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Belle Époque villas, grand hotels and gourmet restaurants line the streets of Stresa, a glamorous waterfront town on Lake Maggiore that has been attracting the gentry, celebrities and the wealthy for centuries.

It sits on the southwestern section of the Borromean Gulf and is the principal town of interest along the shores of Lake Maggiore. Its former decadence and strategic position made it the first port of call for European aristocrats coming over the Alps en route to Milan. Today, it has lost none of its appeal, despite being one of the most popular destinations on the lake.

Stresa started life as a small fishing village but its setting overlooking the Borromean Islands and the mountains beyond soon brought it to the attention of the Milanese noble families who then fought over its control. In 1806, the Simplon Pass across the Alps from Switzerland opened allowing traders, visitors and the curious to easily enter the Italian lakes region for the first time. Soon after, opulent villas began to spring up along the lakeshore. By 1857, the Duchess of Genoa was a regular visitor along with her daughter Margherita, the future Queen of Italy.

The town's reputation grew dramatically. Sumptuous hotels followed and artists, writers and the affluent made it a second home. In 1906, the Simplon rail tunnel opened and the town became one of the most popular holiday spots in Europe, its mild climate, grand architecture and lake views ensuring its reputation grew and grew. John D. Rockefeller, George Bernard Shaw, Ernest Hemingway and Charlie Chaplin all came here and the lakeshore is lined with grandiose villas and Art Nouveau hotels.

The genteel atmosphere of its heyday still pervades the old town with its labyrinth of cobbled laneways lined with shops, bars and restaurants. A lakeside promenade built in the 1930s, the lungomare, is a good place to stretch your legs as you take in views of the scattered Borromean Islands just across the water.

Isola Bella gardens, Borromean Islands, Lake MaggioreThe islands are best known for their sumptuous palaces and ornamental gardens, and it’s possible to visit some of them on a day’s boat trip. The Borromeo family turned these tiny islands into opulent expressions of their enormous wealth with grand Baroque palaces filled with fine art and antiques and lavish botanical gardens featuring plant species from around the world. Isola Madre and Isola Bella offer a snapshot of the family's regal tastes, while Isola Superiore, more commonly known as Isola dei Pescatori (Fisherman’s Island), has the feel of a humbler fishing community.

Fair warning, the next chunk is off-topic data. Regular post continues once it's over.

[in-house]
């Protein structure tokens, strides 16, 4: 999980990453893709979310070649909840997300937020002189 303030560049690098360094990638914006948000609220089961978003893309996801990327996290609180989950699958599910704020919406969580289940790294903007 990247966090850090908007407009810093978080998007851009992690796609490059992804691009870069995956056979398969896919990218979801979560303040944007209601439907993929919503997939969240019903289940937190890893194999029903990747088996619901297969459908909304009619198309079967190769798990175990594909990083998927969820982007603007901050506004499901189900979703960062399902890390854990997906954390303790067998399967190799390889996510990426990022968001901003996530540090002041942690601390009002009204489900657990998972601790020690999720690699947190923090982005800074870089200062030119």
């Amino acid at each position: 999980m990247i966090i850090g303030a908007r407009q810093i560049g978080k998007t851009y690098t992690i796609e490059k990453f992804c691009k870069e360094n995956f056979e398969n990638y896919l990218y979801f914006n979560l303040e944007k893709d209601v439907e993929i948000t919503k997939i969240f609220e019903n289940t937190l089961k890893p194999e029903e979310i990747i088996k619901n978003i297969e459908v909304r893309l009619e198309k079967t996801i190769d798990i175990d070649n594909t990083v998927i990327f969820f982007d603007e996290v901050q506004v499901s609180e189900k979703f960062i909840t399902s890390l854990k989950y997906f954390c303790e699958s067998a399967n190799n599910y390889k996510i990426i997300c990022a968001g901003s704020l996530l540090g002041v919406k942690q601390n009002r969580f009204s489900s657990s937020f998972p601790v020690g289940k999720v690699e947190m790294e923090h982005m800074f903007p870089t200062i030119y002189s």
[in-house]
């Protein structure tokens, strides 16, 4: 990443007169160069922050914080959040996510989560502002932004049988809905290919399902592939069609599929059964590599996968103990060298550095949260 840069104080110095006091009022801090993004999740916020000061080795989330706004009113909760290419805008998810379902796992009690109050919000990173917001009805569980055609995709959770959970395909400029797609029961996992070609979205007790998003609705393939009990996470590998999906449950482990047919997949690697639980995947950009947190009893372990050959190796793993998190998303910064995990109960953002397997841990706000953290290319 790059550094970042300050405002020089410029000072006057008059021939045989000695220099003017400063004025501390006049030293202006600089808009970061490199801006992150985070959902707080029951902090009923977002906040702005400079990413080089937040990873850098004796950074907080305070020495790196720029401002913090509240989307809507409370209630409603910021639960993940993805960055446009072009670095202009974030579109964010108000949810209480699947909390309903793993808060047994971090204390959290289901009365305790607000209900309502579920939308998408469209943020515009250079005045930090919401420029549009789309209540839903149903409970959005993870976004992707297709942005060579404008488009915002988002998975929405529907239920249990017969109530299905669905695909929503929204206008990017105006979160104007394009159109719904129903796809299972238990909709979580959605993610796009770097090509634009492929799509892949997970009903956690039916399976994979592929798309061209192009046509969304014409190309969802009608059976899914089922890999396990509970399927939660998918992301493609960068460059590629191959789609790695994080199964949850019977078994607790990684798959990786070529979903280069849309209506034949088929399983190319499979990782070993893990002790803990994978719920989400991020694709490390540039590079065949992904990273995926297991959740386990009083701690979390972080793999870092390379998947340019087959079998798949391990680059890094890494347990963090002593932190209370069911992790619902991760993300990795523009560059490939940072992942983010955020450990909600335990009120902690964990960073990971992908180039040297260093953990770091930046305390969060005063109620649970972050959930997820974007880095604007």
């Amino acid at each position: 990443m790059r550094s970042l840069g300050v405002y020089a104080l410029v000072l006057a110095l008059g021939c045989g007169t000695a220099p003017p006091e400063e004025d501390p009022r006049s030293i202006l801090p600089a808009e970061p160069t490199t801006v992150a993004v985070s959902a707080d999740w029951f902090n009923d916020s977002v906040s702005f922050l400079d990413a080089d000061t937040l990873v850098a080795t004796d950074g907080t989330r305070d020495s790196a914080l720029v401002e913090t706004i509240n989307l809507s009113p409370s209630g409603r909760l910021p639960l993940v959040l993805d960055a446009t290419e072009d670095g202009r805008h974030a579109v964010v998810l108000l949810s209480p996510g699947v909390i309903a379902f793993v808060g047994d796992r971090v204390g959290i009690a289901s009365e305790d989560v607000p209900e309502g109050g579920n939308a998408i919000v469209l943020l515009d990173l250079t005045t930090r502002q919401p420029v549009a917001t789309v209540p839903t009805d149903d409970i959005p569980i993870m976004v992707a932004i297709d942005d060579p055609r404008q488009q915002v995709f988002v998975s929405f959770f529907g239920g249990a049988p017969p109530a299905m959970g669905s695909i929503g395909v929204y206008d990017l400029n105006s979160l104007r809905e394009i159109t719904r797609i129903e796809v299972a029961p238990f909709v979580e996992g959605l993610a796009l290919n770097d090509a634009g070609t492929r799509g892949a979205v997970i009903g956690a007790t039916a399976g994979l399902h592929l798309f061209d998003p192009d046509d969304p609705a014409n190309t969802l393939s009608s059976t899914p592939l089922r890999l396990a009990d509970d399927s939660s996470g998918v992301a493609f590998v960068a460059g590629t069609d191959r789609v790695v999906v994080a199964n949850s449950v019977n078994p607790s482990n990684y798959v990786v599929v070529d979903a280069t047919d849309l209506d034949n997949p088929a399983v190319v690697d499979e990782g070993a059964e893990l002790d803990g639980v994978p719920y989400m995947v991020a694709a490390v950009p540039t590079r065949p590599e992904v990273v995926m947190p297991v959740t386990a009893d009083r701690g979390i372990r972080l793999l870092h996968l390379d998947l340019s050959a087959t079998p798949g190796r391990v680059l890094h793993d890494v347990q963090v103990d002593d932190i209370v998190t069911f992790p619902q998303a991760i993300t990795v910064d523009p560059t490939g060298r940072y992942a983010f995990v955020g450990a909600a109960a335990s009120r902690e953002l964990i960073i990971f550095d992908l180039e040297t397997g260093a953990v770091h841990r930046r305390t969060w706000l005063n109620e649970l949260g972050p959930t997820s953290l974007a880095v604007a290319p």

Throughout the year Stresa hosts a variety of cultural events, the largest of which is the Stresa Festival which runs from June to September and features over 30 concerts of classical, jazz and contemporary music.

For the best views of the area, take the cable car to the summit of Monte Mottarone which rises steeply behind the town. Halfway up you switch cable cars and can take a short walk to see the modest Alpine Botanical Gardens. After the second cable car journey, a chair lift takes you to the summit where you'll get a sweeping panorama of the whole region, the lakes and its islands.

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Audley Travel specialist Cara

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Suggested itinerary featuring Stresa

This sample itinerary will give you an idea of what is possible when you travel in Stresa, and showcases routes we know work particularly well. Treat this as inspiration, because your trip will be created uniquely by one of our specialists.

Map of Stresa

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    We've selected a range of accommodation options for when you visit Stresa. Our choices usually come recommended for their character, facilities and service or location. Our specialists always aim to suggest properties that match your preferences.